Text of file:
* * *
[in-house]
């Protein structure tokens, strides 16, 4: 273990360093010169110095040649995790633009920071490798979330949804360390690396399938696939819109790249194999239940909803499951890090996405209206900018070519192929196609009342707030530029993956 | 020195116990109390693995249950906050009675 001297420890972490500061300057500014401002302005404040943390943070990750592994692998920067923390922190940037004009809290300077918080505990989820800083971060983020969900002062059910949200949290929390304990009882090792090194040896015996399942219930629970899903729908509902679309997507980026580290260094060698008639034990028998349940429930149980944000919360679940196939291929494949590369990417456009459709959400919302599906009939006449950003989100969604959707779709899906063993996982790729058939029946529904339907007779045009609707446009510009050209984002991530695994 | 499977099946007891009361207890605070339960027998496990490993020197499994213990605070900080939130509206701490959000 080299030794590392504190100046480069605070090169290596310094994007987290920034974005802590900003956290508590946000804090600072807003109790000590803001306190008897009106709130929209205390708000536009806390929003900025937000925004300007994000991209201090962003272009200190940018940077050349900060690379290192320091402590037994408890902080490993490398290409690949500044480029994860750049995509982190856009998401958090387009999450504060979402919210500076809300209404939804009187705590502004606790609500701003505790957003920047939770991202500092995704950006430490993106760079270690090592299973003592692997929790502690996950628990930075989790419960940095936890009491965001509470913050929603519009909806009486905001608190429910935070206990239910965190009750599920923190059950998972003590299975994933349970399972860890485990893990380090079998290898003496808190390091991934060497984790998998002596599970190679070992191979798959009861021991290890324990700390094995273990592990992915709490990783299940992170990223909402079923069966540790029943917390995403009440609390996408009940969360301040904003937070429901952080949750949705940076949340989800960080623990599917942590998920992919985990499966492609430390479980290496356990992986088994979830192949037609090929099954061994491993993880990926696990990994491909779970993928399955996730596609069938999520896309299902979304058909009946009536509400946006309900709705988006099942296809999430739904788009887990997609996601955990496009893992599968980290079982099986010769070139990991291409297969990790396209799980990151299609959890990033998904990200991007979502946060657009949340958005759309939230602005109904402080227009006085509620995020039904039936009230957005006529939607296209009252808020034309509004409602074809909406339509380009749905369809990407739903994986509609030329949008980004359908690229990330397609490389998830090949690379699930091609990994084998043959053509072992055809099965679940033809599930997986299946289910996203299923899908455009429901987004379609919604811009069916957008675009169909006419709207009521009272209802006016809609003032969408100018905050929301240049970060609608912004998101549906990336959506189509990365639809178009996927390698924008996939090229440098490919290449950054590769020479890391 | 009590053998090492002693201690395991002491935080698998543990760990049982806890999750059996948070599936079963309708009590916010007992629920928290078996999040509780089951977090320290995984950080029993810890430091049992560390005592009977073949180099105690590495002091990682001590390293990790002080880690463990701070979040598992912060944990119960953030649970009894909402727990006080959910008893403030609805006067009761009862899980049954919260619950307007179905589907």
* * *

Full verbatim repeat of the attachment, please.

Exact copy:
[in-house]
């Protein structure tokens, strides 16, 4: 273990360093010169110095040649995790633009920071490798979330949804360390690396399938696939819109790249194999239940909803499951890090996405209206900018070519192929196609009342707030530029993956 | 020195116990109390693995249950906050009675 001297420890972490500061300057500014401002302005404040943390943070990750592994692998920067923390922190940037004009809290300077918080505990989820800083971060983020969900002062059910949200949290929390304990009882090792090194040896015996399942219930629970899903729908509902679309997507980026580290260094060698008639034990028998349940429930149980944000919360679940196939291929494949590369990417456009459709959400919302599906009939006449950003989100969604959707779709899906063993996982790729058939029946529904339907007779045009609707446009510009050209984002991530695994 | 499977099946007891009361207890605070339960027998496990490993020197499994213990605070900080939130509206701490959000 080299030794590392504190100046480069605070090169290596310094994007987290920034974005802590900003956290508590946000804090600072807003109790000590803001306190008897009106709130929209205390708000536009806390929003900025937000925004300007994000991209201090962003272009200190940018940077050349900060690379290192320091402590037994408890902080490993490398290409690949500044480029994860750049995509982190856009998401958090387009999450504060979402919210500076809300209404939804009187705590502004606790609500701003505790957003920047939770991202500092995704950006430490993106760079270690090592299973003592692997929790502690996950628990930075989790419960940095936890009491965001509470913050929603519009909806009486905001608190429910935070206990239910965190009750599920923190059950998972003590299975994933349970399972860890485990893990380090079998290898003496808190390091991934060497984790998998002596599970190679070992191979798959009861021991290890324990700390094995273990592990992915709490990783299940992170990223909402079923069966540790029943917390995403009440609390996408009940969360301040904003937070429901952080949750949705940076949340989800960080623990599917942590998920992919985990499966492609430390479980290496356990992986088994979830192949037609090929099954061994491993993880990926696990990994491909779970993928399955996730596609069938999520896309299902979304058909009946009536509400946006309900709705988006099942296809999430739904788009887990997609996601955990496009893992599968980290079982099986010769070139990991291409297969990790396209799980990151299609959890990033998904990200991007979502946060657009949340958005759309939230602005109904402080227009006085509620995020039904039936009230957005006529939607296209009252808020034309509004409602074809909406339509380009749905369809990407739903994986509609030329949008980004359908690229990330397609490389998830090949690379699930091609990994084998043959053509072992055809099965679940033809599930997986299946289910996203299923899908455009429901987004379609919604811009069916957008675009169909006419709207009521009272209802006016809609003032969408100018905050929301240049970060609608912004998101549906990336959506189509990365639809178009996927390698924008996939090229440098490919290449950054590769020479890391 | 009590053998090492002693201690395991002491935080698998543990760990049982806890999750059996948070599936079963309708009590916010007992629920928290078996999040509780089951977090320290995984950080029993810890430091049992560390005592009977073949180099105690590495002091990682001590390293990790002080880690463990701070979040598992912060944990119960953030649970009894909402727990006080959910008893403030609805006067009761009862899980049954919260619950307007179905589907």